I've been meaning to update for a couple of days, but I've been getting ready to go out of town and I just keep not getting around to it.
I'm reading two books right now. First of all, I finally found something on the fiction shelves at the library that looked like it might be fun, and so I'm reading Dexter is Delicious (Doubleday, 2010; 350 pages), by Jeff Lindsay. This is the fifth novel in the series by Lindsay and the inspration for the Showtime TV series, "Dexter". In case you aren't familiar, it follows the adventures of Dexter Morgan, a blood-spatter analyst for the Miami-Dade Police Department, who also happens to be a serial murderer. The hitch is, he only murders people who "deserve" it, bad people that society is better off without. I've read the first three books (the fourth wasn't available and this one was, and so far it doesn't seem to matter that I haven't read the fourth yet) and seen the first two seasons of the television series, and I honestly think it is remarkable that Lindsay has been able to take what should be an abhorrent character and make him a likeable, sympathetic character. I think much of this has to do that, both in the books and in the shows, we get to hear Dexter's inner monologue and learn exactly how he ticks.
In this book, Dexter has just become a father, an event that has him very surprised to be feeling what seem to be genuine emotions for the first time in his life. He is even considering giving up his extracurricular murderous activities, based on this new part of himself he has discovered. On the other hand, his brother, also a serial killer (but one who doesn't confine his urges to kill to the bad guys of the world) and presumed dead at the end of the first novel, shows up, likely with evil intent. There's also a crime to solve at work. I'm only about 90 pages in at the moment, but I'm enjoying the book very much so far.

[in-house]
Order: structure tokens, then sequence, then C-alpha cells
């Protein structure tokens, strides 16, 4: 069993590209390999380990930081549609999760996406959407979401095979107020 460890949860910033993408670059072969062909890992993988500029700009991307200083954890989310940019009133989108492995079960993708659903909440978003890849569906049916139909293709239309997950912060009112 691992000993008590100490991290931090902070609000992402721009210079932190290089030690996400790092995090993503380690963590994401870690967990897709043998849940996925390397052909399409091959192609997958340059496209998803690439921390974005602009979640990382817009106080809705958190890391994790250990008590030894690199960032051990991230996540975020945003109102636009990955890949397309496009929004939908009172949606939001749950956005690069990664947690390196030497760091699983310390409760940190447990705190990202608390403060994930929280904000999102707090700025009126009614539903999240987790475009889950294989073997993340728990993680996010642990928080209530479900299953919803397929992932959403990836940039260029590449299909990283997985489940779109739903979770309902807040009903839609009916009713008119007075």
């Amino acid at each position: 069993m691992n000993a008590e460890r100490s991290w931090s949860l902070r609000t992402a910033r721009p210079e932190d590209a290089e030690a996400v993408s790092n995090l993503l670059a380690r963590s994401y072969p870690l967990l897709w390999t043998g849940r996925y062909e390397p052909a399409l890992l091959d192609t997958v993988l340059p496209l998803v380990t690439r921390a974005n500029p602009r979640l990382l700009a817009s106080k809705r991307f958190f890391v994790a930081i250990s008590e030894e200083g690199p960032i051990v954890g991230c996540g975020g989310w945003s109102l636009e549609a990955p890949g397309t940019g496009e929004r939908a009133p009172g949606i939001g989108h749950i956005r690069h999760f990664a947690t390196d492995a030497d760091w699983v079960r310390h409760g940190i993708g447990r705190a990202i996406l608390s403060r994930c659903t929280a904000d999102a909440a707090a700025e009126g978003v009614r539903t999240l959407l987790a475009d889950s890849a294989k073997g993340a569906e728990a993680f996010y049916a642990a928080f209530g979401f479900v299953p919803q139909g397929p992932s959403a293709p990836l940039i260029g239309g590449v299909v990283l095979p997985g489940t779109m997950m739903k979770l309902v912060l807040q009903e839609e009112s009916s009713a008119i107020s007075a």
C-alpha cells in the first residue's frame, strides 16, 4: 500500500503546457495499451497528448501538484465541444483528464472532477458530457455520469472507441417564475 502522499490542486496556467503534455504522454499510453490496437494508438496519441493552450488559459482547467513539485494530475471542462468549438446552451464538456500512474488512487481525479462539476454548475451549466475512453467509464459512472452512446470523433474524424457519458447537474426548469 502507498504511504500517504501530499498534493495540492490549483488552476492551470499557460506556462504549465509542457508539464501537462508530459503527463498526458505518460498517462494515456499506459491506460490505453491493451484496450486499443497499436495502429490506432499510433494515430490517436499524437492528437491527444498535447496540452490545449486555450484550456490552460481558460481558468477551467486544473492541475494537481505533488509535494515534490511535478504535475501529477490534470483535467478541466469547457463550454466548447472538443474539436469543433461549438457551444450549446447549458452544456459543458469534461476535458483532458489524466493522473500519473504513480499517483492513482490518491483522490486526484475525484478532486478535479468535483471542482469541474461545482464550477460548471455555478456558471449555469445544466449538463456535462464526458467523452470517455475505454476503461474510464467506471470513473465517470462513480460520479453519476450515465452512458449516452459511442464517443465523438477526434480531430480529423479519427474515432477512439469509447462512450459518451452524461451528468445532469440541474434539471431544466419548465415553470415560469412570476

The other book I'm currently reading is Claim of Privilege: A Mysterious Plane Crash, A Landmark Supreme Court Case, and the Rise of State Secrets (HarperCollins, 2008; 384 pages), by Barry Siegel. Much more serious reading than the "Dexter" novel, of course, and fairly interesting reading so far. It tells the story of the long quest by the families of some men killed in a military plane crash in 1948 in Waycross, Georgia. The families, of course, wanted to know what had happened to their family members, but the government wouldn't tell them anything, saying that the flight was classified. The families took the issue all the way up to the US Supreme Court, which ruled that the information about the flight was, indeed, classified, a ruling which recognized the state secrets privilge formally for the first time in US history. But, I've gleaned from the flyleaf that the papers related to the crash were eventually made public, revealing that the crash was actually was a result of negligence on the part of military personnel, and the claim of secrecy was made to cover up the mistakes that were made that cost all but four of the flight's crew memberrs their lives.
The interest in reading this book, for me, will be to see how the legal issues involved unfolded and resolved. Knowing the general outcome won't, I don't think, detract from the journey of the story. That this is often the case, espeically in reading non-fiction, is something I've learned over the years, and I think it is an important point. Yes, it's cheating to look ahead to the last chapter or last page of a novel, but in non-fiction, the reader often knows the general outcome of the story the writer is telling in the book and it is how the author gets the reader from the beginning to the end of that story is the real issue.